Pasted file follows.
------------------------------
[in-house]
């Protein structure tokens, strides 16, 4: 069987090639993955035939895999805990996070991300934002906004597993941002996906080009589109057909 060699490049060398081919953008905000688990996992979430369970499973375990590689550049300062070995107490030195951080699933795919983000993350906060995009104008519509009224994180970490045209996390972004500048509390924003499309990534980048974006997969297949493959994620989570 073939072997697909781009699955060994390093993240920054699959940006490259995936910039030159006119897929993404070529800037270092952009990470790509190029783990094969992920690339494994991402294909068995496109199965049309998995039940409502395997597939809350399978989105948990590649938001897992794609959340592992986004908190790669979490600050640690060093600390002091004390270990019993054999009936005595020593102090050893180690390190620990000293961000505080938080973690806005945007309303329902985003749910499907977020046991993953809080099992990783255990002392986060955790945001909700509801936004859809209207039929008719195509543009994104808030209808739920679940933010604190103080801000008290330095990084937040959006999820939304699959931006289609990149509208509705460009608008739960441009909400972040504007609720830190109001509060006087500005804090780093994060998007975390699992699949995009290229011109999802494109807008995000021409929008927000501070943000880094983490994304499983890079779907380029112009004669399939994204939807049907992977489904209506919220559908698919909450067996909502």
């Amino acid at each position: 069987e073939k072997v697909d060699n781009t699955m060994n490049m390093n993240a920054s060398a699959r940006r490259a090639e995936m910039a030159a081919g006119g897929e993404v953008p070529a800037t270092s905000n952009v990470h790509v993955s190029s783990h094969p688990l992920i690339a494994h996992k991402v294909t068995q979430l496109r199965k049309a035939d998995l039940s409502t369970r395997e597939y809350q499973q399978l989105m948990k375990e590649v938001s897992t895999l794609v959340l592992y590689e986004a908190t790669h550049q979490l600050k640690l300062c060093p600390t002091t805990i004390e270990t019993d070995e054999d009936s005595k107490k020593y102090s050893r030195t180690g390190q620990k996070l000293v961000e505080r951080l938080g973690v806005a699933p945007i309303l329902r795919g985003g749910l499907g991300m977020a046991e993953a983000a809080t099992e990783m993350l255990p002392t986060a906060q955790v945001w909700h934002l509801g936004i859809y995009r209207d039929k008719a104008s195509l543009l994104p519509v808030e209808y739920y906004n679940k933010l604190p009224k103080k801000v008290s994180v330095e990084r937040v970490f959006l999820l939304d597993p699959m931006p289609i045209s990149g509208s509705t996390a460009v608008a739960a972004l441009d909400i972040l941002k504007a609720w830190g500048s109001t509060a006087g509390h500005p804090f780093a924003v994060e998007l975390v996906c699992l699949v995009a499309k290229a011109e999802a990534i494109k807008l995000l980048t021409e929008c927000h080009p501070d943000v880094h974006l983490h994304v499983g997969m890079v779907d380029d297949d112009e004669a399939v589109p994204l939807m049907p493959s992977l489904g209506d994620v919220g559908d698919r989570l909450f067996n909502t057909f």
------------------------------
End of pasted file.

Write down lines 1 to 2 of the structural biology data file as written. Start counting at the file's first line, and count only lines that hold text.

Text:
[in-house]
């Protein structure tokens, strides 16, 4: 069987090639993955035939895999805990996070991300934002906004597993941002996906080009589109057909 060699490049060398081919953008905000688990996992979430369970499973375990590689550049300062070995107490030195951080699933795919983000993350906060995009104008519509009224994180970490045209996390972004500048509390924003499309990534980048974006997969297949493959994620989570 073939072997697909781009699955060994390093993240920054699959940006490259995936910039030159006119897929993404070529800037270092952009990470790509190029783990094969992920690339494994991402294909068995496109199965049309998995039940409502395997597939809350399978989105948990590649938001897992794609959340592992986004908190790669979490600050640690060093600390002091004390270990019993054999009936005595020593102090050893180690390190620990000293961000505080938080973690806005945007309303329902985003749910499907977020046991993953809080099992990783255990002392986060955790945001909700509801936004859809209207039929008719195509543009994104808030209808739920679940933010604190103080801000008290330095990084937040959006999820939304699959931006289609990149509208509705460009608008739960441009909400972040504007609720830190109001509060006087500005804090780093994060998007975390699992699949995009290229011109999802494109807008995000021409929008927000501070943000880094983490994304499983890079779907380029112009004669399939994204939807049907992977489904209506919220559908698919909450067996909502």